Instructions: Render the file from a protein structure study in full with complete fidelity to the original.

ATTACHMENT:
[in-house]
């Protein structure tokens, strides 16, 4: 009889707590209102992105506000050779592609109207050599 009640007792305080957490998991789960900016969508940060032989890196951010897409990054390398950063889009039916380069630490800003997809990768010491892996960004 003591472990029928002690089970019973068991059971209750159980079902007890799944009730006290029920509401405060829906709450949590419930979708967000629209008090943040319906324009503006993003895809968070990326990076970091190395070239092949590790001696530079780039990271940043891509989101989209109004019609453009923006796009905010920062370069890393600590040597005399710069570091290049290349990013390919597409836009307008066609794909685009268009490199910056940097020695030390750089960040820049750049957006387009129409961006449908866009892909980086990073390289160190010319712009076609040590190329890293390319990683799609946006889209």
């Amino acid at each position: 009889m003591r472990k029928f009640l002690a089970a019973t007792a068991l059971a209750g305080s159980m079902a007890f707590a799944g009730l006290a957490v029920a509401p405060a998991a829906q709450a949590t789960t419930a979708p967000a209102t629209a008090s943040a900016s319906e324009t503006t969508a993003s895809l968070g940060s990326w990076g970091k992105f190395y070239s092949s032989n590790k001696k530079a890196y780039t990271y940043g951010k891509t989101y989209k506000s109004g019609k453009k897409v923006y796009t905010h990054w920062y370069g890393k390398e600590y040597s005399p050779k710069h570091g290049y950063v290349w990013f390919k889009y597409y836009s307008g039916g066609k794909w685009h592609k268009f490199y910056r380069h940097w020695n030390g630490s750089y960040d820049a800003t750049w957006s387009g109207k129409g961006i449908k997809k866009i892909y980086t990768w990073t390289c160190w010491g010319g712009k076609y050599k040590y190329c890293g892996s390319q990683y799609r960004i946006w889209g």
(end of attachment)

[in-house]
């Protein structure tokens, strides 16, 4: 009889707590209102992105506000050779592609109207050599 009640007792305080957490998991789960900016969508940060032989890196951010897409990054390398950063889009039916380069630490800003997809990768010491892996960004 003591472990029928002690089970019973068991059971209750159980079902007890799944009730006290029920509401405060829906709450949590419930979708967000629209008090943040319906324009503006993003895809968070990326990076970091190395070239092949590790001696530079780039990271940043891509989101989209109004019609453009923006796009905010920062370069890393600590040597005399710069570091290049290349990013390919597409836009307008066609794909685009268009490199910056940097020695030390750089960040820049750049957006387009129409961006449908866009892909980086990073390289160190010319712009076609040590190329890293390319990683799609946006889209």
């Amino acid at each position: 009889m003591r472990k029928f009640l002690a089970a019973t007792a068991l059971a209750g305080s159980m079902a007890f707590a799944g009730l006290a957490v029920a509401p405060a998991a829906q709450a949590t789960t419930a979708p967000a209102t629209a008090s943040a900016s319906e324009t503006t969508a993003s895809l968070g940060s990326w990076g970091k992105f190395y070239s092949s032989n590790k001696k530079a890196y780039t990271y940043g951010k891509t989101y989209k506000s109004g019609k453009k897409v923006y796009t905010h990054w920062y370069g890393k390398e600590y040597s005399p050779k710069h570091g290049y950063v290349w990013f390919k889009y597409y836009s307008g039916g066609k794909w685009h592609k268009f490199y910056r380069h940097w020695n030390g630490s750089y960040d820049a800003t750049w957006s387009g109207k129409g961006i449908k997809k866009i892909y980086t990768w990073t390289c160190w010491g010319g712009k076609y050599k040590y190329c890293g892996s390319q990683y799609r960004i946006w889209g």